The Standard Variable Rate is higher—so your mortgage payments will also be significantly higher. After the tracker period ends, you can reassess your options by looking for a fixed-rate mortgage with lower interest or consider remortgaging your property with another tracker mortgage. Just keep in mind that getting a remortgage can incur additional costs.

What Is a Lifetime Tracker Mortgage?

Lifetime tracker mortgages are mortgages that track the base rate for the entire duration of your loan. This, however, is often considered risky because it’s difficult to predict how and to what degree the rate will fluctuate in the long term. Another disadvantage to lifetime trackers is higher rates compared to shorter-term tracker mortgages.

DID YOU KNOW? Most homeowners in the UK purchase their homes with a mortgage, causing debt levels to rise. The average mortgage debt is £137,934 per UK household, while the average monthly repayment is £723.

Advantages and Disadvantages of Tracker Mortgages

What is a tracker mortgage in regards to its pros and cons? Before applying for such a mortgage, consider the following pros.

Advantages

  • Repayments drop as the rate drops
  • Ability to switch to a fixed-rate mortgage if rates increase significantly
  • Very low introductory rates
  • Early repayment charges lower than other mortgages
  • Lower arrangement fees

Disadvantages

  • Monthly payments increase as base rate goes up
  • Collar rate doesn’t allow payments to go lower than a set level
  • Remortgage and early repayment charges during introductory period
  • Must pay higher tracker rate or SVR at the end of the introductory period

Once you consider the positives and negatives with the question, what is a tracker rate mortgage, you can decide whether this is the right course of action for you.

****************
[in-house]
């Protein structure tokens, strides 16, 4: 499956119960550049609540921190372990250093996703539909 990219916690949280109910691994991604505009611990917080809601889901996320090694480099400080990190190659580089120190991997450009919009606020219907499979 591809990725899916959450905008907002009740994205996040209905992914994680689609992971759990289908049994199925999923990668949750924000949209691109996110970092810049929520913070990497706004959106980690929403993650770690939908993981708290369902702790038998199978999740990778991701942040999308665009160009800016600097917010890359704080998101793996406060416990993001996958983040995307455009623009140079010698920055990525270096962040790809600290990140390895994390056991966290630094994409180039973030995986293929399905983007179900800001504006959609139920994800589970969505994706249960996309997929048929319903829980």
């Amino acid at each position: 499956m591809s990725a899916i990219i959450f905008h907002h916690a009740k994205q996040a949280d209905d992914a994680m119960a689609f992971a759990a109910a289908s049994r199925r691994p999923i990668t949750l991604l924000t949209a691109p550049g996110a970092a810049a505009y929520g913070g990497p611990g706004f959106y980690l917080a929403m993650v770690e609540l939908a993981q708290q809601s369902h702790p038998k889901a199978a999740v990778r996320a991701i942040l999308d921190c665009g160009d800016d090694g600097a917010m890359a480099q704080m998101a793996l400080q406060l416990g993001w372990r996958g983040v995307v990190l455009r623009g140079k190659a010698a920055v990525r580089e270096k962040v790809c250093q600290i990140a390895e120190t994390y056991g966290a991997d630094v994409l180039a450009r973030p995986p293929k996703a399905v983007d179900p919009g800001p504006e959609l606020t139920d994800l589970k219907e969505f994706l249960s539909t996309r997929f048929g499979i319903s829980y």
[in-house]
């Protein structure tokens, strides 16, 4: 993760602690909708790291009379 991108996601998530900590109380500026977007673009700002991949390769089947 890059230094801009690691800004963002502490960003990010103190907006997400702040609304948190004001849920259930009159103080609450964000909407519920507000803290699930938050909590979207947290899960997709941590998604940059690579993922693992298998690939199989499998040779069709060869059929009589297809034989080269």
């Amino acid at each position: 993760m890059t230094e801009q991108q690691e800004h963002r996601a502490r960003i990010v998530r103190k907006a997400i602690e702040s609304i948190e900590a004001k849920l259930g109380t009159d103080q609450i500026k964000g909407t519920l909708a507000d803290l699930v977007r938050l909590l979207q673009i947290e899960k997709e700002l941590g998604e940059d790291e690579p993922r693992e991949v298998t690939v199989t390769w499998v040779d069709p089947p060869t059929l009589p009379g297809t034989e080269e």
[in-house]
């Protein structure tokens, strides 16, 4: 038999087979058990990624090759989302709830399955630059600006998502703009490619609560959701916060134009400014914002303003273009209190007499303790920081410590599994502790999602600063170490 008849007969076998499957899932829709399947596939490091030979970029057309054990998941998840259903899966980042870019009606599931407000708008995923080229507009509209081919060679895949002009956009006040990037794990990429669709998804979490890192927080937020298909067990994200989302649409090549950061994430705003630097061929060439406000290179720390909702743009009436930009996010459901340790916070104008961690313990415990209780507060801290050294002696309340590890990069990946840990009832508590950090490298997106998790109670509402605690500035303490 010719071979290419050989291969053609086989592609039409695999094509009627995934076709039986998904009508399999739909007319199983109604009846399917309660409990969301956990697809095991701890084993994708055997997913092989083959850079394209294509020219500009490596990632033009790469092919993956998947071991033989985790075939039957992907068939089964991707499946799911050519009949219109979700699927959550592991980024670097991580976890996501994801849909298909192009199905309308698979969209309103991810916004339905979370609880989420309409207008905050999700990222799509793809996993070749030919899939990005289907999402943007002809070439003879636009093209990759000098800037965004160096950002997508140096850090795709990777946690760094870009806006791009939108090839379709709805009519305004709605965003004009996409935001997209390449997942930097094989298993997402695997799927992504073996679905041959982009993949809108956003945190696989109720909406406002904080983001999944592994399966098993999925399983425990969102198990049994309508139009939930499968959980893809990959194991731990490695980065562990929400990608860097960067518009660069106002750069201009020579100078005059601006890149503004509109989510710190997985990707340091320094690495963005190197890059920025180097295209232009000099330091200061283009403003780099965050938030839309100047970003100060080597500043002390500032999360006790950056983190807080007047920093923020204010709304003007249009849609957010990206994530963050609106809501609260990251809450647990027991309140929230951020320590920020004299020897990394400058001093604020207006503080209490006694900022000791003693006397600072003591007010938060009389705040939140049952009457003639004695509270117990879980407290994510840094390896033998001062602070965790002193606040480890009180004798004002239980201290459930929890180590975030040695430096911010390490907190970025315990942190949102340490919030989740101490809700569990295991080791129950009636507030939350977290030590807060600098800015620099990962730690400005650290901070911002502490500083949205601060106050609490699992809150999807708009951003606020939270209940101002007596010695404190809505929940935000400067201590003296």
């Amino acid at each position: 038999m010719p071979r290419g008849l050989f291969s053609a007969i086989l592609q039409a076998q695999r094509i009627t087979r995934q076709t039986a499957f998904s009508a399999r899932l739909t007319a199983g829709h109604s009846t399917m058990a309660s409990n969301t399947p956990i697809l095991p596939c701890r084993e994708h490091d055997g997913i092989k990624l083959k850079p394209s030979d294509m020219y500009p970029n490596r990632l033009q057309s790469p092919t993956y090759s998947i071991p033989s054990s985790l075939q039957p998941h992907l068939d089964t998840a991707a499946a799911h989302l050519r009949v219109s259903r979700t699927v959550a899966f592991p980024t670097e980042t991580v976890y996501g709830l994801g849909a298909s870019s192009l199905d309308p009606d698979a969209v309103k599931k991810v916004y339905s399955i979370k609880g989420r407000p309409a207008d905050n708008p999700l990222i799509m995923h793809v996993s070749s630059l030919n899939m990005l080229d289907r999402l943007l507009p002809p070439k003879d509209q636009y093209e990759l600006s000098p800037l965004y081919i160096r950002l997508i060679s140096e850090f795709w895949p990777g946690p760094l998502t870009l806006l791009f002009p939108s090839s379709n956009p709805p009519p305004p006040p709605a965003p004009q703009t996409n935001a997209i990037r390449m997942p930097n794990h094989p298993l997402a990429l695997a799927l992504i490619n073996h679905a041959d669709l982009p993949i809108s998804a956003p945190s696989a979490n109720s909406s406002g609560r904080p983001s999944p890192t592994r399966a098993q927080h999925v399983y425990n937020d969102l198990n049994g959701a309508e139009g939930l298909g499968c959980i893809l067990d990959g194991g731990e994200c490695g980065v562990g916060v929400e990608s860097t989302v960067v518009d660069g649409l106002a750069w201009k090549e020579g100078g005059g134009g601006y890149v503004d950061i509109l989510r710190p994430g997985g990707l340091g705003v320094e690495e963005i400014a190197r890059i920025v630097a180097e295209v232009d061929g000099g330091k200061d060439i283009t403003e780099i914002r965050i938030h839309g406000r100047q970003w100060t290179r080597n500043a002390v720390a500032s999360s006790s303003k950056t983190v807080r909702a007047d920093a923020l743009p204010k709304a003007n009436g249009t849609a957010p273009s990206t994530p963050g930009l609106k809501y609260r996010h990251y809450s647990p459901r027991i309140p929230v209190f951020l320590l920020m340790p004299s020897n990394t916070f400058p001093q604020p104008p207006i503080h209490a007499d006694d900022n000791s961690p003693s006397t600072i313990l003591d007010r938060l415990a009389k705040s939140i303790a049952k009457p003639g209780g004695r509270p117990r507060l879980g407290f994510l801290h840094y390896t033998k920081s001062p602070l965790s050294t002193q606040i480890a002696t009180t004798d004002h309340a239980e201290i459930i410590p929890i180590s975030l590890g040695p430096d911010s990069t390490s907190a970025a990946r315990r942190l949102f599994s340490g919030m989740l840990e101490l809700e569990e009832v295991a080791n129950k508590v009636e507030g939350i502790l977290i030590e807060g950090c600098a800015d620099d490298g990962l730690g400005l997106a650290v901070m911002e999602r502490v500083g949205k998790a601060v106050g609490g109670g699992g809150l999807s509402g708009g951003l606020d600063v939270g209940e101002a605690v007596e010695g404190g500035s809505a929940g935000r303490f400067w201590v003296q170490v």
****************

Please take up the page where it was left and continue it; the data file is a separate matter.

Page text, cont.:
DID YOU KNOW? The cheapest location to buy a house in the UK is Middlesbrough, where the average home costs £54,978. The most expensive is in Kensington, London, where the average property costs £2,637,720.

Tracker Mortgage Comparisons

Consider the following other mortgage types offered by lenders compared to tracker mortgages.

Tracker Mortgage vs Fixed-Rate Mortgage

What’s a tracker mortgage compared to a fixed-rate mortgage? For starters, the mortgage payments of fixed-rate mortgages don’t change. You pay a predetermined rate during the introductory period—which can increase, but the payments are still fixed.

Unlike tracker mortgages, the fluctuations of the base rate don’t influence the rates of fixed-rate mortgages, which can be good or bad. But the one aspect of how tracker mortgages dominate is their early repayment charge (ERC). Most tracker mortgages either have a low ERC or no ERC, while fixed-rate mortgages often have high ERCs.

Tracker Mortgage vs Variable Mortgage

You also may ask, what is the tracker mortgage compared to the variable rate mortgage? With a variable mortgage, a lender sets their own rate that’s not connected to the base rate. Lenders have the freedom to adjust the rates, meaning that your payments can change at any time.

On the other hand, Tracker mortgages need to follow the base rate, which means they’re usually cheaper than variable-rate mortgages.

DID YOU KNOW? Getting a mortgage with a CCJ (County Court Judgement) may be more challenging, but it’s not impossible. Some lenders specialise in providing mortgages to those who have received a CCJ in the past.

Conclusion

How does a tracker mortgage work? Our guide has aimed to help you understand the advantages and disadvantages of tracker mortgages and how they compare to other mortgage types. If you apply this information and are confident that the base rate will remain low, consider applying for a tracker mortgage.

FAQ

Is tracker mortgage a good idea?

A tracker mortgage is a good idea when the base rate is low and has been steady for a certain period.

What is the difference between a fixed rate mortgage and a tracker mortgage?

The main difference between fixed-rate mortgages and tracker mortgages is that a fixed-rate mortgage has a fixed interest rate for a specific time, while the tracker mortgage rate constantly changes.

What is the difference between variable and tracker mortgage?

What is a tracker mortgage compared to a variable rate mortgage? The variable mortgage rate is decided by the lender’s SVR, while the tracker mortgage rate is determined by the Bank of England’s base rate.

ABOUT AUTHOR

Alex is an IT wizz gone SEO gone fire-juggler. We’re not even joking. When he isn’t researching why one personal loan is better than the other and which piece of hardware you should buy next, he’s rollerblading or selling homes (because he does that, too, the smarty-pants).